Insp. William A. Cunning


Photograph of WIlliam Cunning in 1914 at Depot Division



Inspector William Angus Cunning has the distinction of being one of the longest serving members in the Force – 45 days short of completing 45 years of continuous service.  He joined as a North-West Mounted Police (NWMP) member and retired as a Royal Canadian Mounted Police (RCMP) member.

He was born on May 7, 1868 at Gaspe Quebec.  However, he was raised and educated at Port Hope Ontario.   With the outbreak of the North-West Rebellion and at the age of 16, he headed to the North-West Territories and joined up with the 12th Battalion of the Canadian Militia.  Unfortunately, the hostilities ended before his training was completed.





On June 14, 1887 and at the age of 19, he was sworn into the Force at Toronto and was assigned the regimental number 2006.  At the time, the age of engagement to the Force was 22 years old.  It would appear that strings were pulled to over-ride the engagement policy.

William Cunning completed his NWMP training at Depot Division in Regina and was transferred to general duties in the Regina area.   In May 1888, he was transferred to Wood Mountain and over the next two years was transferred between Wood End, Old Carlyle and Cannington Manor.  During this time, his duties were to patrol the district Indian reserves and Canada-U.S. border.

Photograph of William Cunning with his family in 1897 in Regina

On March 18, 1890, he married Miss Sara Amelia Cox who was a school teacher in the southern Manitoba area.  Later the same year, he was transferred back to Regina where he was selected to be a member on the Governor-General’s escort troop.  Once the escort duty was completed, William Cunning was transferred to Morden and later to Snowflake in Manitoba.  The following year, he was transferred to Estevan and a year later year back to Depot Division where he would remain for the rest of his career in the Force.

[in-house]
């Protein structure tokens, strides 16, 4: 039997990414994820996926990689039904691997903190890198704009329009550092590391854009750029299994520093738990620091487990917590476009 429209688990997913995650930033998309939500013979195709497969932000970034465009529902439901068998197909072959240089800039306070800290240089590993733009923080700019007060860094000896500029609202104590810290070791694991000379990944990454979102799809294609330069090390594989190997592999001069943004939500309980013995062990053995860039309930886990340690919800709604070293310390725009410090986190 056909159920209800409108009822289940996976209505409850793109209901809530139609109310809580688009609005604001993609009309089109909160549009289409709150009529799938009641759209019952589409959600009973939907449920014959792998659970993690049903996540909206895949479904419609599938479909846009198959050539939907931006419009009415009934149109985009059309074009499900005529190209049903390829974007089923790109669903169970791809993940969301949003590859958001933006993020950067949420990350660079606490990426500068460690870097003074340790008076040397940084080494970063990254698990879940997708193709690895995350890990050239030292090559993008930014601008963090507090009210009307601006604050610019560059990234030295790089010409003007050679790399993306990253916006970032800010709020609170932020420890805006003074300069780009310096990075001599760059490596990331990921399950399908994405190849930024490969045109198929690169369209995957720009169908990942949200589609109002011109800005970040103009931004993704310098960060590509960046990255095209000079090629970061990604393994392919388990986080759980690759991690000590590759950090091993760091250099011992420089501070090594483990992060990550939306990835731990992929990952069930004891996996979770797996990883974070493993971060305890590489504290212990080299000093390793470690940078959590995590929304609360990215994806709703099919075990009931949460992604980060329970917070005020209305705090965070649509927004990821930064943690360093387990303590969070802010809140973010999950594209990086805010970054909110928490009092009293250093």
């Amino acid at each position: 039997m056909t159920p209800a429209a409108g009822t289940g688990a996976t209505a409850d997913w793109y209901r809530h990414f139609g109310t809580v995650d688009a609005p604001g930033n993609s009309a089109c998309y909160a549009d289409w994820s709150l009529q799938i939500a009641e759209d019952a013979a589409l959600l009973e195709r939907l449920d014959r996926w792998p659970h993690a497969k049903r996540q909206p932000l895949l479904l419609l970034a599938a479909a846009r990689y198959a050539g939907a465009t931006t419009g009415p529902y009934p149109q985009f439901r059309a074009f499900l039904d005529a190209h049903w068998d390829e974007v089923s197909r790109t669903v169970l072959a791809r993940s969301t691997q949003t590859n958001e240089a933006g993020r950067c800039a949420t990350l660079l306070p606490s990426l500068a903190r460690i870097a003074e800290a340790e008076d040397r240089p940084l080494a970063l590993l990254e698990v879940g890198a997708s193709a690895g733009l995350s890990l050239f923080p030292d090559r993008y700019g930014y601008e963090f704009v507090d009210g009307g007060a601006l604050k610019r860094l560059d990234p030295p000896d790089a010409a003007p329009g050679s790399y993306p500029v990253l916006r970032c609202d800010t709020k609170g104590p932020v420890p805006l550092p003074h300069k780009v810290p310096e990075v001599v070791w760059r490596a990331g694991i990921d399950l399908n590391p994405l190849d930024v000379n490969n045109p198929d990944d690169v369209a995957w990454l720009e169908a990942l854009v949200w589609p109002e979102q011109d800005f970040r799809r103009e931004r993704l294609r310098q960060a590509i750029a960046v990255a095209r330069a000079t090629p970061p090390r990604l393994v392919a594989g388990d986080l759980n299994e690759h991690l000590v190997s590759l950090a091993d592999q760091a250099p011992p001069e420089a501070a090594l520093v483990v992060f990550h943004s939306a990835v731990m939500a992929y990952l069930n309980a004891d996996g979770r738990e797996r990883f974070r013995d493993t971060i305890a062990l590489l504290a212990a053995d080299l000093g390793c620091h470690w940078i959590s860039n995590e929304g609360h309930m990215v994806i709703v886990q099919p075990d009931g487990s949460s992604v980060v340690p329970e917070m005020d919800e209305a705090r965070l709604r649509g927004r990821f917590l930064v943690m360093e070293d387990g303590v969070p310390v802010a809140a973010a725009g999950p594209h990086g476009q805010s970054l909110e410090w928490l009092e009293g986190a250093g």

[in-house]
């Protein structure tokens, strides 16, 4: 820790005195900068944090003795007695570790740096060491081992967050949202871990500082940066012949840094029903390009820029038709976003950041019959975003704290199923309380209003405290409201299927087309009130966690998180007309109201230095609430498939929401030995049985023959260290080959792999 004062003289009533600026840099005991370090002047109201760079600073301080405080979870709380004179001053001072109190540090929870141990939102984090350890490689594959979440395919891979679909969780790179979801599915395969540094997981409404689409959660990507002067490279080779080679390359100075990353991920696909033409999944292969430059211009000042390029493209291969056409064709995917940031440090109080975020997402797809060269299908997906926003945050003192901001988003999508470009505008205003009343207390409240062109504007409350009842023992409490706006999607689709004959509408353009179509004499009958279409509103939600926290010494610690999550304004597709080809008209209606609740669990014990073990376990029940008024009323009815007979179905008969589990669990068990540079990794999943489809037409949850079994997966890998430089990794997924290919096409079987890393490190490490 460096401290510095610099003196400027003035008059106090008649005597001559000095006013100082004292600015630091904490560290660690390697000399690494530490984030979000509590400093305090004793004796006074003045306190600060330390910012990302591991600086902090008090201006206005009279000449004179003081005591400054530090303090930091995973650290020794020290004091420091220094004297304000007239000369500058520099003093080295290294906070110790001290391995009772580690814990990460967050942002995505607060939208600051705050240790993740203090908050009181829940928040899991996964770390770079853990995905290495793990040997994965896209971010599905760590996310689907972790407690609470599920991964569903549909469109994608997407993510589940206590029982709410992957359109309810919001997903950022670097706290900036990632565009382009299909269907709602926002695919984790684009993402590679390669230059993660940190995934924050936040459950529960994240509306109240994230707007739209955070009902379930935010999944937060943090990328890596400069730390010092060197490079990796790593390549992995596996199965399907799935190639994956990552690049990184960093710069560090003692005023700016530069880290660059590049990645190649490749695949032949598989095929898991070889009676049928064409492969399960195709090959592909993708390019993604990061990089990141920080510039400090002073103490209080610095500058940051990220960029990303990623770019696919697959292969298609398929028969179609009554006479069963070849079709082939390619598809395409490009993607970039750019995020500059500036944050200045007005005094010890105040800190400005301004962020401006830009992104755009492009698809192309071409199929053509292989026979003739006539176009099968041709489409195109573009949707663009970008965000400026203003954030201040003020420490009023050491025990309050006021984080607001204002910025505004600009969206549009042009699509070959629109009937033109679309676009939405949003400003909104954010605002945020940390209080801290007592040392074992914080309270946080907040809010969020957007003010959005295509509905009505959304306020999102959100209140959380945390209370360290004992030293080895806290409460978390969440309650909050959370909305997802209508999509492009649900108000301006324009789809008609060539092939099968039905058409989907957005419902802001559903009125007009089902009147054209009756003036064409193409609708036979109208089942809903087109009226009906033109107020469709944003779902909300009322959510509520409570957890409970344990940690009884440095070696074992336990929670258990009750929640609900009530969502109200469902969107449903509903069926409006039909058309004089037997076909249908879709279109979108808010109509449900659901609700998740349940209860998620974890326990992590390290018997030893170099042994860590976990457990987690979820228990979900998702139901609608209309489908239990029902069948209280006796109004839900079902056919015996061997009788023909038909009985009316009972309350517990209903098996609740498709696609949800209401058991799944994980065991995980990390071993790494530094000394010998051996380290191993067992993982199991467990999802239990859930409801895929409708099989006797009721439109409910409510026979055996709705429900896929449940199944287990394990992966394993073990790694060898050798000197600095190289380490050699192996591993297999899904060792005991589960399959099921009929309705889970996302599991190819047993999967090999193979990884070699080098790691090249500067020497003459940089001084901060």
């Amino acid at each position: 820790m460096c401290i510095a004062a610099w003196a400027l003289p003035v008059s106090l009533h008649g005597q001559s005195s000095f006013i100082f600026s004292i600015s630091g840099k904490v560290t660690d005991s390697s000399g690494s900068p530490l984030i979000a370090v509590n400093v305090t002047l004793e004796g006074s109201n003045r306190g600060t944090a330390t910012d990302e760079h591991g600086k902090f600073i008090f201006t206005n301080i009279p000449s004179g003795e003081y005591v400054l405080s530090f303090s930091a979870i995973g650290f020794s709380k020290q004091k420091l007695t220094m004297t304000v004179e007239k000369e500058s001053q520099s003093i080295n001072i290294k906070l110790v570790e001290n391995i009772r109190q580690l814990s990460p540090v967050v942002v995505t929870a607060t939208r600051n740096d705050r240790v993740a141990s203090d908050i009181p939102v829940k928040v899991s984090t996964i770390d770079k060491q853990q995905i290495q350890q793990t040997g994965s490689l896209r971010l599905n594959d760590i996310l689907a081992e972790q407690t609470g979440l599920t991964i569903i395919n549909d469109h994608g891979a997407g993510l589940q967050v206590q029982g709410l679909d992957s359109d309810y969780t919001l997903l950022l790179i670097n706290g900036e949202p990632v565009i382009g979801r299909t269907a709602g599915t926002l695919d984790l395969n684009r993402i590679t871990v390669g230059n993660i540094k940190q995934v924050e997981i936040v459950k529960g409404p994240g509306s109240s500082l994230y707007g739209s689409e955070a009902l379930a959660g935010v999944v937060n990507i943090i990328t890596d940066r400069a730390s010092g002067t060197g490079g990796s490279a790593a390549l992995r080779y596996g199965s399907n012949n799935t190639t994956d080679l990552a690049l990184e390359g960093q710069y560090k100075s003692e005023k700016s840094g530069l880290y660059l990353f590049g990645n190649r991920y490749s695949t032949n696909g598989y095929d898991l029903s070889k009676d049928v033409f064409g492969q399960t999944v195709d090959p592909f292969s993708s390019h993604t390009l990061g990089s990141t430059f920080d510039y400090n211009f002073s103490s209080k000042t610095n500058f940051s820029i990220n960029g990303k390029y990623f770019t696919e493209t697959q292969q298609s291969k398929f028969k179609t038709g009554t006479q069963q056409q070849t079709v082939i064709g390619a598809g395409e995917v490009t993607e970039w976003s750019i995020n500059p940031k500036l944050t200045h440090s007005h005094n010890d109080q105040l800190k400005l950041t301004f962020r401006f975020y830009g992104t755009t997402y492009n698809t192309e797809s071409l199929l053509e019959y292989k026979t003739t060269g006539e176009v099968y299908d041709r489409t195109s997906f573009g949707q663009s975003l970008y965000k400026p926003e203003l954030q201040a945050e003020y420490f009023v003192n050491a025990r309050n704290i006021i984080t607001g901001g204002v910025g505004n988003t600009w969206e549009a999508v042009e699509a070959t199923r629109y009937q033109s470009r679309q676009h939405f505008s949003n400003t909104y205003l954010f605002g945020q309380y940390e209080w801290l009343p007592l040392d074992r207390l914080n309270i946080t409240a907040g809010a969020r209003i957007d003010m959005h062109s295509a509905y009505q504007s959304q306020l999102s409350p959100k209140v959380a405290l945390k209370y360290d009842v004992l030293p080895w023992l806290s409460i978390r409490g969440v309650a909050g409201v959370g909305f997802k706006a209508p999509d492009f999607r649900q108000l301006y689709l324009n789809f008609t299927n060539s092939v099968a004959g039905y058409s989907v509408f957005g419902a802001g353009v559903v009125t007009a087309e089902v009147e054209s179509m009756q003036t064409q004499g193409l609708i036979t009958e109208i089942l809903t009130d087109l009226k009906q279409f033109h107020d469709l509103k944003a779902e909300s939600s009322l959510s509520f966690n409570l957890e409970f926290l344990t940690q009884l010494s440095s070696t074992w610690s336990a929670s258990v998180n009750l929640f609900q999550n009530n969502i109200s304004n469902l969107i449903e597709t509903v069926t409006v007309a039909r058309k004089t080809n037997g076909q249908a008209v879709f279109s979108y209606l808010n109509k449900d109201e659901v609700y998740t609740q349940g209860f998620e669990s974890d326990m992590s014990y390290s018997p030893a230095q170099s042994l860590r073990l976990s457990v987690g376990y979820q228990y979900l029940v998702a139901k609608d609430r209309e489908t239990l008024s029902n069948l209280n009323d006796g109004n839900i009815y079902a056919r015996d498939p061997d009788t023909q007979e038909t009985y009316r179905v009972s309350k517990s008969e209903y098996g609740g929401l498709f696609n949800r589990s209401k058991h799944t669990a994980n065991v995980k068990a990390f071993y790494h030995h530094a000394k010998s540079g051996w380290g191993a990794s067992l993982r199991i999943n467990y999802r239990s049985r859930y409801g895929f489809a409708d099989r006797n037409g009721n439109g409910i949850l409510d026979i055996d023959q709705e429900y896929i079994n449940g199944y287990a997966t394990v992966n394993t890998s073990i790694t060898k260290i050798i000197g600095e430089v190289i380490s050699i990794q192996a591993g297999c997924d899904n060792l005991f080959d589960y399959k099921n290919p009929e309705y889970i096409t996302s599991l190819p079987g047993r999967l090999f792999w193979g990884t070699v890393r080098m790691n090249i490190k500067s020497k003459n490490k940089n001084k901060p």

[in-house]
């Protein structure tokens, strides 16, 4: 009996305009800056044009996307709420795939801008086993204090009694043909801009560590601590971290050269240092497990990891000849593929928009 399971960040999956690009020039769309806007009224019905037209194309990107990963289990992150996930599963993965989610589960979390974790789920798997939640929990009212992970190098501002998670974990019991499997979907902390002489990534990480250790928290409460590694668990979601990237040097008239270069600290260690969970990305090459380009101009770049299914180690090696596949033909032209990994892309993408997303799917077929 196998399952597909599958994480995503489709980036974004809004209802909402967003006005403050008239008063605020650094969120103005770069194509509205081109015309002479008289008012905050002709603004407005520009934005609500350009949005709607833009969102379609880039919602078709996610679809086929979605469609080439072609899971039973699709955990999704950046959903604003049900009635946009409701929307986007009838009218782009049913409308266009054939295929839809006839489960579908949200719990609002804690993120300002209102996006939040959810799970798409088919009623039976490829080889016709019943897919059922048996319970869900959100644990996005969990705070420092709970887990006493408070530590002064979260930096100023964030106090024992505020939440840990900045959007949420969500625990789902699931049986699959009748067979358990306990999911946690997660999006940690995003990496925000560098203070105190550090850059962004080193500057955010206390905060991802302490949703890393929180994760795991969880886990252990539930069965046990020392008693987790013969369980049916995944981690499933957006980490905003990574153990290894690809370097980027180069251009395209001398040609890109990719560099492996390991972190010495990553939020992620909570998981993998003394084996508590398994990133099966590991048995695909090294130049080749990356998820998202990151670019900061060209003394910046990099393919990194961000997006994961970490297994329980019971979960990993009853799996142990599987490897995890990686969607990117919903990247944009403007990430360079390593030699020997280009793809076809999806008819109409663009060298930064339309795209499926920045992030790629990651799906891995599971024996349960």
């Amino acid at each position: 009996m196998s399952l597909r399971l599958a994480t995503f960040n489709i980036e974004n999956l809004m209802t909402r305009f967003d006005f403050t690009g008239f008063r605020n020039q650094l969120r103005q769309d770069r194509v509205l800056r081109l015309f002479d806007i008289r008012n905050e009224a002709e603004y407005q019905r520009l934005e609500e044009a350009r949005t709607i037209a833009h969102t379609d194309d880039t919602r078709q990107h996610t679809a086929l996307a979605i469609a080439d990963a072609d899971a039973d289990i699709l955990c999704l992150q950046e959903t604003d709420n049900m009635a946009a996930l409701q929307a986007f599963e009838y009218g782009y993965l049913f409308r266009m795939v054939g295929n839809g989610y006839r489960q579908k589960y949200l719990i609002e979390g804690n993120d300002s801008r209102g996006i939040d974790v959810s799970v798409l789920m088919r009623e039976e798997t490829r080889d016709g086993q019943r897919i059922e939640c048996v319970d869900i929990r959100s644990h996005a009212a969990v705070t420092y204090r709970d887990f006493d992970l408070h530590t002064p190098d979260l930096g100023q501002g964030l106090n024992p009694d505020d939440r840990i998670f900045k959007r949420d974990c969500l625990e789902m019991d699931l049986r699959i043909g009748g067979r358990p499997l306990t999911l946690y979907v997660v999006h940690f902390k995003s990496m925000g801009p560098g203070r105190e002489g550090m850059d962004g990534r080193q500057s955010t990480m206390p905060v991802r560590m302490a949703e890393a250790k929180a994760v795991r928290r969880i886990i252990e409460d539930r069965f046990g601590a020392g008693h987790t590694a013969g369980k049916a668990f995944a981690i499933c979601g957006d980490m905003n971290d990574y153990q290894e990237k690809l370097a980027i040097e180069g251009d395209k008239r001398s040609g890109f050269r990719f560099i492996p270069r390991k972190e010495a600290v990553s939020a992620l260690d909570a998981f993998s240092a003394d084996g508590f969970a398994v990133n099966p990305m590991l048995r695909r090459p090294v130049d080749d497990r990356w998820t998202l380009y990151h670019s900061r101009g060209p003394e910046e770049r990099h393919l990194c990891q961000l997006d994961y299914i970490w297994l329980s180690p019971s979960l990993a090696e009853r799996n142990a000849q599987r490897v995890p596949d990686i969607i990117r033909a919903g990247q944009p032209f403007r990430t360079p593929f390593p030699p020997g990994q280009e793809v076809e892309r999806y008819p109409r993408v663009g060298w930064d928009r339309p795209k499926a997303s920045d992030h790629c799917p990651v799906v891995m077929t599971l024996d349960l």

In 1893, William Cunning received a medical examination regarding a renewal of his engagement in the Force.  At the time, Dr. E.N. Scott made a comment on his medical report about this member – “fit and upt to standard but this man is in the habit of using more tabacco than is good for him – pulse 84.”

Between 1901 and 1909, William Cunning was disciplined for two separate incidents where he exercised poor judgement:

  • April 3, 1901: Drinking liquor while on duty and was demoted from Corporal to Constable; and
  • September 7, 1909: Overstayed his Pass and received a $10 fine.

On September 12, 1904, he reverted back to his rank of Corporal and promoted to Sergeant on January 19, 1905 then to Staff Sergeant 9 months later to become the Depot Quarter Master.   William Cunning was promoted to Inspector (O.220) on Manuary 1, 1927 and retired from the Force on April 15, 1932.

Photograph of William Cunning and his brothers

In 1918, he won the Connaught Cup as the best shot in the Force in the annual competition.

After retiring from the Force, he remained in Regina with his wife.  On December 12, 1964, he passed away and is now buried at the Depot Cemetery.  In a fitting tribute to his contribution to the Force, two locations in Saskatchewan were named after him:

  • Cunning Bay was named after him. This Bay is located in northeast Saskatchewan between Wollaston and Reindeer Lakes.
  • Cunning Crescent in Regina, Saskatchewan.

His son and grandson both served in the Force: Constable Cecil A. Cunning, Reg. # 9897, served from 1923 – 1925, and Sergeant Arthur G. Cunning, Reg. # 13842, served from 1941 to 1962.

Photograph of William Cunning's grave marker at Depot Division

Author banner for Veteran Ric Hall